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Delaware County's first public defender dies

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A former Delaware County Circuit judge and the first public defender in that county died Monday.

Judge James Joseph Jordan, 77, served as a public defender, prosecutor, and judge during his legal career. He was Delaware County's first public defender from 1960 to 1961. He worked as a deputy prosecutor before leaving for private practice, and returned to the prosecutor's office when he was elected Delaware County Prosecutor in 1974. He served as prosecutor until 1979, when he opened his own private law practice.

Judge Jordan served as a master commissioner under Delaware Circuit Judge Richard Dailey for 19 years. In 1998, then-Gov. Frank O'Bannon named him to complete the term of a Circuit judge who had died. Judge Jordan was on the bench of Circuit Court 4 through December 2002. He then worked as a senior judge until his death.

The judge was a member of the Indiana Trial Lawyers Association, Indiana State Bar Association and Muncie Bar Association.

He is survived by his wife, Elizabeth M. Jordan; children, Eleanor M. Jordan, Naperville, Ill.; Eric R. (Marian) Jordan, South Elgin, Ill.; Mark W. (Brenda) Jordan, Westfield, Ind.; Margaret R. (John) Ridenour, South Bend; John M. (Carrie) Jordan, Indianapolis; Joseph P. (Don Diforio) Jordan, Stamford, Conn.; Martha K. (Lee) Jarvis, St. Cloud, Fla.; Perry T. (Jeannie) Jordan, Albion. He is also survived by his sister, JoAnn Phillips, nine grandchildren, and many nieces and nephews.

A calling will be held from 5 to 8 p.m. Wednesday and one hour before services at 11:30 a.m. Thursday at the Meeks Mortuary and Crematory, Washington St. Chapel, 415 E. Washington St., Muncie. Burial will follow in Elm Ridge Cemetery.

In lieu of flowers, memorials may be made in his name to the Salvation Army, Muncie Mission, the American Cancer Society, and the American Heart Association.

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  1. Well, maybe it's because they are unelected, and, they have a tendency to strike down laws by elected officials from all over the country. When you have been taught that "Democracy" is something almost sacred, then, you will have a tendency to frown on such imperious conduct. Lawyers get acculturated in law school into thinking that this is the very essence of high minded government, but to people who are more heavily than King George ever did, they may not like it. Thanks for the information.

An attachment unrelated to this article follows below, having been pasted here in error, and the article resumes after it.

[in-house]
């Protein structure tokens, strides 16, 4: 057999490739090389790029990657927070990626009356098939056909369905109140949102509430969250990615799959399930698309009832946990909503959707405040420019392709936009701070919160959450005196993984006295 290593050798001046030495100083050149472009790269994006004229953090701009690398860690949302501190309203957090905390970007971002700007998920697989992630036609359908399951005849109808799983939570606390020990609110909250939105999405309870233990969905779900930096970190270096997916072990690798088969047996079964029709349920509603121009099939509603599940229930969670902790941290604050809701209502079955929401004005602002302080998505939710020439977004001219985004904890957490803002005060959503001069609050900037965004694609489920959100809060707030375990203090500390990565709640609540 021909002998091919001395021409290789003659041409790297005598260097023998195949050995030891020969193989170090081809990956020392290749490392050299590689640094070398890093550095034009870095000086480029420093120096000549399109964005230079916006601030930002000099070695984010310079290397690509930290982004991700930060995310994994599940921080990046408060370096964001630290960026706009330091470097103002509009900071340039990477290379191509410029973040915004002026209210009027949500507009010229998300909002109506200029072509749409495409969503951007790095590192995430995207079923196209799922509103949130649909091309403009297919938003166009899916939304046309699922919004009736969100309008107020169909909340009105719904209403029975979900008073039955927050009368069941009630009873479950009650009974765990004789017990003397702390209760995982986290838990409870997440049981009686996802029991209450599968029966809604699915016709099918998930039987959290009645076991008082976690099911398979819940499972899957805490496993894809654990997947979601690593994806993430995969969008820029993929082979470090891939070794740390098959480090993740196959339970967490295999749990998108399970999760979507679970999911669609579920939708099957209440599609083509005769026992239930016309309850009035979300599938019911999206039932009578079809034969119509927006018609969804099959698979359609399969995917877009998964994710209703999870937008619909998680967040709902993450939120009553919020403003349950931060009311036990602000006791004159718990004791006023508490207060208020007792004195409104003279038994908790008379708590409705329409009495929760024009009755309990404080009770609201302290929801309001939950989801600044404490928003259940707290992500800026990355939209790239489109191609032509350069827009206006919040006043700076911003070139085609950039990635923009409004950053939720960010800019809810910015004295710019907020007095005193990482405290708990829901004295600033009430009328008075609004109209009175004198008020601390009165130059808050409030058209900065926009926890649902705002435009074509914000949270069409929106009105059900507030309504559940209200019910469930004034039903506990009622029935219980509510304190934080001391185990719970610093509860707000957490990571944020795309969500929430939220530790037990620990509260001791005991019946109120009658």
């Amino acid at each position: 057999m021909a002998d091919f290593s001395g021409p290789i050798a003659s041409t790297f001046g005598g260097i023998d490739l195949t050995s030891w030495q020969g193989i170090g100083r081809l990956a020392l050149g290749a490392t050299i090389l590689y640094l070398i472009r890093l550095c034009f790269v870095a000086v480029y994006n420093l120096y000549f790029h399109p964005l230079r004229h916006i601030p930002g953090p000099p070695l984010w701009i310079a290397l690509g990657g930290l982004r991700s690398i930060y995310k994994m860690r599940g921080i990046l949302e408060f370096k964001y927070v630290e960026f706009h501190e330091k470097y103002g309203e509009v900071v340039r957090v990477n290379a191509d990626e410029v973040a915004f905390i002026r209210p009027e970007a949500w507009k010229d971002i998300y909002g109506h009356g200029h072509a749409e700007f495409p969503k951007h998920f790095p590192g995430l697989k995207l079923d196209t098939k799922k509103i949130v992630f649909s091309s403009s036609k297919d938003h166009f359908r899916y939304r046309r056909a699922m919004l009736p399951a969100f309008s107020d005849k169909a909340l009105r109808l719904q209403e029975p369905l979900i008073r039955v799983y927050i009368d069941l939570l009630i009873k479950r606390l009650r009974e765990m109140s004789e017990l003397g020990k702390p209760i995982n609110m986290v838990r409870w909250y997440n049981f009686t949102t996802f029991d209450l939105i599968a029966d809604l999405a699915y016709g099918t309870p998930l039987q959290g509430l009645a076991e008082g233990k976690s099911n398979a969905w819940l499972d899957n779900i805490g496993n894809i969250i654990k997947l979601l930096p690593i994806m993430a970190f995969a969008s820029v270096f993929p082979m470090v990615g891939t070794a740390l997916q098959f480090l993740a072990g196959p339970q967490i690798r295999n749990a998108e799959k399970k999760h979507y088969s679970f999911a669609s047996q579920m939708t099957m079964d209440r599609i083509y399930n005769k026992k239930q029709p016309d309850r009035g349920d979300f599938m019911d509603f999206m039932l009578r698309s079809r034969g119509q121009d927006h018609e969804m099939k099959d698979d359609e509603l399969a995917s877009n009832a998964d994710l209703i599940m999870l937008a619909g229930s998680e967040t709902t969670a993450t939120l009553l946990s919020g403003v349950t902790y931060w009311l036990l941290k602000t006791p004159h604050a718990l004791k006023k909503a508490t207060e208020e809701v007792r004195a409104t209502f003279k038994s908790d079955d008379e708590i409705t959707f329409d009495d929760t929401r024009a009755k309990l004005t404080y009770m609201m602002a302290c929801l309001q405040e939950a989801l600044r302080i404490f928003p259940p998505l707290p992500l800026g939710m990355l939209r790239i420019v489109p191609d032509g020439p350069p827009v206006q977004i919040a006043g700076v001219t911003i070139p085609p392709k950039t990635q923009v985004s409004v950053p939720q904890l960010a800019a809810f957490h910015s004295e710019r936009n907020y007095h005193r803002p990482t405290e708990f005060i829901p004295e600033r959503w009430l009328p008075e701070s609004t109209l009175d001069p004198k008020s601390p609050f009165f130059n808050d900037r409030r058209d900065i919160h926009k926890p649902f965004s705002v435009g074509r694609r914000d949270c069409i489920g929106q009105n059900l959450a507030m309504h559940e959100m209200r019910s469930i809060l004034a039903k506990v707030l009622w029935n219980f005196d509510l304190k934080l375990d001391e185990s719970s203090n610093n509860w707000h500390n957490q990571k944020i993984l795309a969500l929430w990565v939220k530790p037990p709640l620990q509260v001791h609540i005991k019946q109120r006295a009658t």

2. I pd for a bankruptcy years ago with Mr Stiles and just this week received a garnishment from my pay! He never filed it even though he told me he would! Don't let this guy practice law ever again!!!

  3. Excellent initiative on the part of the AG. Thankfully someone takes action against predators taking advantage of people who have already been through the wringer. Well done!

  4. Conour will never turn these funds over to his defrauded clients. He tearfully told the court, and his daughters dutifully pledged in interviews, that his first priority is to repay every dime of the money he stole from his clients. Judge Young bought it, much to the chagrin of Conour’s victims. Why would Conour need the $2,262 anyway? Taxpayers are now supporting him, paying for his housing, utilities, food, healthcare, and clothing. If Conour puts the money anywhere but in the restitution fund, he’s proved, once again, what a con artist he continues to be and that he has never had any intention of repaying his clients. Judge Young will be proven wrong... again; Conour has no remorse and the Judge is one of the many conned.

  5. Pass Legislation to require guilty defendants to pay for the costs of lab work, etc as part of court costs...

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